Introduction to Biochemistry

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Introduction to Biochemistry

  • Biochemistry is a branch of science that is applied in various fields within Health Sciences. It is the study of various chemical processes within the cells. The very basic understanding of biochemistry has it been known for ages, is that it only entails the study of chemicals of life e.g Carbohydrates, Proteins, Lipids and Vitamins. But as we currently know, biochemistry entails much more than just nutrients. So much more than it overlaps so many disciplines in the field of medicine. 
  • For that reason, many people argue that biochemistry should not be classified as a stand-alone discipline but rather as a tool. However much arguments they can present on the table, the fact remains that it is a discipline on its own and we agree that is it also a tool. Biochemistry is applied in virtually all health-related sciences such as medicine, pharmacy, Medical laboratory, microbiology, parasitology, dentistry, nutrition, and the list goes on.
  • A fact you need to know is that biochemistry requires tiny details, it is this aspect of biochemistry that makes it "tough or hard" as some people may describe it.  Through the series of these lectures, you will be able to understand hopefully many essentials of biochemistry for the undergraduate level. 

          Now,  A biochemist is not a teacher who has specialized in biology and chemistry, that gap is too wide and there exists no relation at all.

Master all essetials of Biochemistry for undergraduate level

Understanding of most if not all of fundermental topics in biochemistry

The course is delivered in English

No special requirement

Course Curriculum

In this first module, you will be introduced to the science of biochemistry, history of biochemistry, scope of the course, reference materials list and you will also be introduced to your instructor.

  • Introducing Instructor
  • Course Outline
  • Reference Text Books
  • Getting the Most
  • History of Biochemistry
  • Recap of Introduction
  • Solution to drawing Water

In this module we review the topic of ionization in terms of equilibrium constants, pH, and titration curves, and consider how aqueous solutions of weak acids or bases and their salts act as buffers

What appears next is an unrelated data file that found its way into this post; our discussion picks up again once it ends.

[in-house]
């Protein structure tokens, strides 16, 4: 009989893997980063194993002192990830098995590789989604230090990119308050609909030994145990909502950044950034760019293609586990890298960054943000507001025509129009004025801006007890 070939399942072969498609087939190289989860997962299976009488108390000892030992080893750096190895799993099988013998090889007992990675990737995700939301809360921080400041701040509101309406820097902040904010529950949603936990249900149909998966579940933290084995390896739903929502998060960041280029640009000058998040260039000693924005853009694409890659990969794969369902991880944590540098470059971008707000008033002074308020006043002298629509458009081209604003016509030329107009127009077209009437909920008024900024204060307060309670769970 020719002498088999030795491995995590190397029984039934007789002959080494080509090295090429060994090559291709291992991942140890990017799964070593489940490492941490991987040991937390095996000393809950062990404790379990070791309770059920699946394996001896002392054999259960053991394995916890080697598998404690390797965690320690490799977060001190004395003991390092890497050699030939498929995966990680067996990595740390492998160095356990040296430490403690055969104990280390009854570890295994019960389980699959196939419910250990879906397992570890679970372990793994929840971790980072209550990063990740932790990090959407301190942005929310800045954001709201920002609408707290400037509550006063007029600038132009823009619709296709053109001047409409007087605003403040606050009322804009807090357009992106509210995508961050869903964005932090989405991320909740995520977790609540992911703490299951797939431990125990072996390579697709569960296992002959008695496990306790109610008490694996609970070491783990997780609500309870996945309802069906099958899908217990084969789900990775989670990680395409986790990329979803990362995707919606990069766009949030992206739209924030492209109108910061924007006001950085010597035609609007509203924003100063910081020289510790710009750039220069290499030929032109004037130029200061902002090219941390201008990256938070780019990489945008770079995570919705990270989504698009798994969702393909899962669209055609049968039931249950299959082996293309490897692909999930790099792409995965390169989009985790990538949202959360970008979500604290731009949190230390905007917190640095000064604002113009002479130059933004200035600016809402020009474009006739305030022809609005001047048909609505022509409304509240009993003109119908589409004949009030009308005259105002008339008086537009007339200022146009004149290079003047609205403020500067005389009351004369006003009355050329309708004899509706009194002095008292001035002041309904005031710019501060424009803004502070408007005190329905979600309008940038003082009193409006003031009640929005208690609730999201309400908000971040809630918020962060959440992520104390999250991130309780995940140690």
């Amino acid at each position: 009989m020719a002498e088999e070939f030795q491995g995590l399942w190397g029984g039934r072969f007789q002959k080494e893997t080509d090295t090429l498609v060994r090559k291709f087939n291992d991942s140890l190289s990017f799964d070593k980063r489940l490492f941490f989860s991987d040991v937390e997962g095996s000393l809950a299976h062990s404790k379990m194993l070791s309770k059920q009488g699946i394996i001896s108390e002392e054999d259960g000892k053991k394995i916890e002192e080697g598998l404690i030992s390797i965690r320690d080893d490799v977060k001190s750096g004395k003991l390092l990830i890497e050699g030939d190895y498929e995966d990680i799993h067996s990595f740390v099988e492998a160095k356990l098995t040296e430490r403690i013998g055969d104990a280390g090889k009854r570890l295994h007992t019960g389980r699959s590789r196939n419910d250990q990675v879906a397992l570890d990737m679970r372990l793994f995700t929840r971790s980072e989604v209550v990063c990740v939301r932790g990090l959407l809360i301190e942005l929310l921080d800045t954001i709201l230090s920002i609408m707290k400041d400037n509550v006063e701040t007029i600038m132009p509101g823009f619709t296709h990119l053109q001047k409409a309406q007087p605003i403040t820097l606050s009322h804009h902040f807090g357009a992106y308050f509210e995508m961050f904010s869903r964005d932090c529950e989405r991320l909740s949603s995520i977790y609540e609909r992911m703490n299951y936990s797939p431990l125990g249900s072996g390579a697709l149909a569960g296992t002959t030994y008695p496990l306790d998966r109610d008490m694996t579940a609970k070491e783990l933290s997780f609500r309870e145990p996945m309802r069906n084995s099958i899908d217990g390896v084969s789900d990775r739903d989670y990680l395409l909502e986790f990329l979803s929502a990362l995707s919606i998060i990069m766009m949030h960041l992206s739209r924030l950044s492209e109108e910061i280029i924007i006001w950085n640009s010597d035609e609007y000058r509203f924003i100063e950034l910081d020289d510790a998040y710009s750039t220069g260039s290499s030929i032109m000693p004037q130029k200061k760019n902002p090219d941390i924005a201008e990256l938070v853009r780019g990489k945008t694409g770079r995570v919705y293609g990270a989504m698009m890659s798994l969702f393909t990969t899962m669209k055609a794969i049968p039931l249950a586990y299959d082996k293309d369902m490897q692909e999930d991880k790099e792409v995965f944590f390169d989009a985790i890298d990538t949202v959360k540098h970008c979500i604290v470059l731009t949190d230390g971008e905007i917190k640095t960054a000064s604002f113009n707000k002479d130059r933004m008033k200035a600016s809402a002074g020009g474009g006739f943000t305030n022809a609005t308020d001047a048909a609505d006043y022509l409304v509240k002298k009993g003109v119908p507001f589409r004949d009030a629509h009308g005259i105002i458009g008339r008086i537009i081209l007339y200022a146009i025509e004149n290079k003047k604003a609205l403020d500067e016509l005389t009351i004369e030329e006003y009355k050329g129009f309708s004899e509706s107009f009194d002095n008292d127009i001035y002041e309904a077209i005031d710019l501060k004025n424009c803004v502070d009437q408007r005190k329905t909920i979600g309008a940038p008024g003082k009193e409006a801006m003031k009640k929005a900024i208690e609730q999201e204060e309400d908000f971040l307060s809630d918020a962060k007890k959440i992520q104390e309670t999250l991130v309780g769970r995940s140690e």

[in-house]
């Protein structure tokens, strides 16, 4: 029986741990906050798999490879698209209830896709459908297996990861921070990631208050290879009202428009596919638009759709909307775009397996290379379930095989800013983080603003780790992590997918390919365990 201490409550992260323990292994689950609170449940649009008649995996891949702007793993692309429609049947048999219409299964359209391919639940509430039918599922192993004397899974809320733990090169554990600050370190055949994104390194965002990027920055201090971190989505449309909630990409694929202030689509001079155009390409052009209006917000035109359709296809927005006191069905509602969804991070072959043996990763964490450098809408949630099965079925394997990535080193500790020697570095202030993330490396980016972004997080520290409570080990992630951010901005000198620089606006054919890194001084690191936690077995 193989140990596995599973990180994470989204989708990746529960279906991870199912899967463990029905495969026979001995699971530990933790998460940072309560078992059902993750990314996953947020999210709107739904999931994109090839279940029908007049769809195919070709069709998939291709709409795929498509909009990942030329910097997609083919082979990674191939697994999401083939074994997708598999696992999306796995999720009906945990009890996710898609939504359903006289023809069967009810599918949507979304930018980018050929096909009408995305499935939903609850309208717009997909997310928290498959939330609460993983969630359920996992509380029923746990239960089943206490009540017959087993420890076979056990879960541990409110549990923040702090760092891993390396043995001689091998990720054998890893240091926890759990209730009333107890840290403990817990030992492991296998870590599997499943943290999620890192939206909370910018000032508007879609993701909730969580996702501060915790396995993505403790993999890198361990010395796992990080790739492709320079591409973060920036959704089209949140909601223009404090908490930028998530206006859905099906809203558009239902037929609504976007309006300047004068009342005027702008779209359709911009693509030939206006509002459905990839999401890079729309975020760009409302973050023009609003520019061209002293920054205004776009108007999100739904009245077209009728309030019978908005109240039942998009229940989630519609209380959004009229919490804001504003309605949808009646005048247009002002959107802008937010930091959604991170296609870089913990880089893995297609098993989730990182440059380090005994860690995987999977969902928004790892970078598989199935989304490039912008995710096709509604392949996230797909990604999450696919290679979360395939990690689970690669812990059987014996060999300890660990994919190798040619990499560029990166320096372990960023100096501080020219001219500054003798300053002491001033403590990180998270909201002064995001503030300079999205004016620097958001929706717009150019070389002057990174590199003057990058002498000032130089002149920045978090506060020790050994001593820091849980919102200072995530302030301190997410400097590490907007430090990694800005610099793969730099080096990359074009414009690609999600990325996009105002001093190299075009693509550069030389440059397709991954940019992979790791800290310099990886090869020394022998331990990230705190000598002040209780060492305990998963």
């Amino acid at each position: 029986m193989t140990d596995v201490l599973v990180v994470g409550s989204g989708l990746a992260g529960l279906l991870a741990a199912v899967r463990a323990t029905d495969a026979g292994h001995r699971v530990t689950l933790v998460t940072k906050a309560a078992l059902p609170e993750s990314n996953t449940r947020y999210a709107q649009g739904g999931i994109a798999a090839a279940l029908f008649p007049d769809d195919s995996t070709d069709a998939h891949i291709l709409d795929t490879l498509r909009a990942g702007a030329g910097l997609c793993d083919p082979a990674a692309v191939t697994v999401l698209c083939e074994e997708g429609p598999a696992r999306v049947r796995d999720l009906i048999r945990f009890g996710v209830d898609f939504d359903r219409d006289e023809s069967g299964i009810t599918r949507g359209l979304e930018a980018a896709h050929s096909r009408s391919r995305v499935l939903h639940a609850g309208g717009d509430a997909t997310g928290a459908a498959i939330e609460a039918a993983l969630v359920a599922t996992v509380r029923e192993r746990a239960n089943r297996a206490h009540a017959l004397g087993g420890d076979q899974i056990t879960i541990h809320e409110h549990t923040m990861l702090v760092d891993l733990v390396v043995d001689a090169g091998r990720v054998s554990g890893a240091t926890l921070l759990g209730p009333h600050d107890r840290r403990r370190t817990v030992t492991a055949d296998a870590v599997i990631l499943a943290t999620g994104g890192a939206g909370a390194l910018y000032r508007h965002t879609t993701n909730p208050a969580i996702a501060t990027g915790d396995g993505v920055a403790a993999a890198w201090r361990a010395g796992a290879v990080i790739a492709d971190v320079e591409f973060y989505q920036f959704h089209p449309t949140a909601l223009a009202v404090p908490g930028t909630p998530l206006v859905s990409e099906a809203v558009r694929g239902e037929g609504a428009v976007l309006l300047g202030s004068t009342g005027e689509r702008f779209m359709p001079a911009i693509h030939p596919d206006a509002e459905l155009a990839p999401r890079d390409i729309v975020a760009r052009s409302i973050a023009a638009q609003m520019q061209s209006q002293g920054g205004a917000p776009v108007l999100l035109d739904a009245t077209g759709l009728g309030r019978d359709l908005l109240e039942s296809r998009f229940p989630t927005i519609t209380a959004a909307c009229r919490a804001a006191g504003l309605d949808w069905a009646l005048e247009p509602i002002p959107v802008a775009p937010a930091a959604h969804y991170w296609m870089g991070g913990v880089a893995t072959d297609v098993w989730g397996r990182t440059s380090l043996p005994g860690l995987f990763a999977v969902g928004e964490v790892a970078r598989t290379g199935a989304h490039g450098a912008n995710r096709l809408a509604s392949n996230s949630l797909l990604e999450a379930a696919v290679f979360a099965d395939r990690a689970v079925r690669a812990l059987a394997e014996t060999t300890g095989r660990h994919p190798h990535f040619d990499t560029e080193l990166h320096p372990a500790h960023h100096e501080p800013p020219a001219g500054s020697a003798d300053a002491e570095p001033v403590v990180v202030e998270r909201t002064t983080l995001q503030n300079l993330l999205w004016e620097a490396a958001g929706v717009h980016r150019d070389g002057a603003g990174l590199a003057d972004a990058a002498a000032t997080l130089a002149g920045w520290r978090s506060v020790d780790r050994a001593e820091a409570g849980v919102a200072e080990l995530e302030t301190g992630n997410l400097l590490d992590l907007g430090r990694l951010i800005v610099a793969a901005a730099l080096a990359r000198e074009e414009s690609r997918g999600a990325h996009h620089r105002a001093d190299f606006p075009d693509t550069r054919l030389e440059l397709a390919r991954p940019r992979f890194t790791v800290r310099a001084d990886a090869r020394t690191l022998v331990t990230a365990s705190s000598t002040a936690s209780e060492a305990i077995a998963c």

against pH changes in biological systems.

  • Introduction to Water
  • Derivation of pH equation
  • Weak Acids and Bases
  • Titration Curves
  • Buffer System
  • Henderson Hasselbalch Equation
  • Recap of Water
  • Summary of Water
  • Ionization Constant

Proteins are the most abundant biological macromolecules, occurring in all cells and all parts of cells. Proteins are the molecular instruments through which genetic information is expressed. All proteins, whether from the most ancient lines of bacteria or from the most complex forms of life, are constructed from the same ubiquitous set of 20 amino acids, covalently linked in characteristic linear sequences.

Because each of these amino acids has a side chain with distinctive chemical properties, this group of 20 precursor molecules may be regarded as the alphabet inwhich the language of protein structure is written. What is most remarkable is that cells can produce proteins with strikingly different properties and activities by joining the same 20 amino acids in many different combinations and sequences. From these building blocks different organisms can make such widely diverse products as enzymes, hormones, antibodies, transporters, muscle fibers, the lens protein of the eye, feathers, spider webs, rhinoceros horn, milk proteins, antibiotics,  and other substances.

In this topic we begin with a description of the fundamental chemical properties of amino acids, peptides, and proteins.

  • Introduction to Proteins
  • Protein Conformation and Structure
  • Protein Function
  • Introduction to Amino Acids
  • Naming of Amino Acids - Common Names
  • Naming of Amino Acids - 3 Letter Word Abbreviation
  • Naming of Amino Acids - One (1) Letter Word Abbreviation
  • Classification of Amino Acids Part A
  • Classification of Amino Acids Part B
  • Other Classification of Amino Acids + Essential and Non-essential Amino Acids
  • Rare Amino Acids
  • Properties of Amino Acids


facilitator image

Mr Rodgers Otom

A graduate from the school of Medicine with a degree in Biochemistry.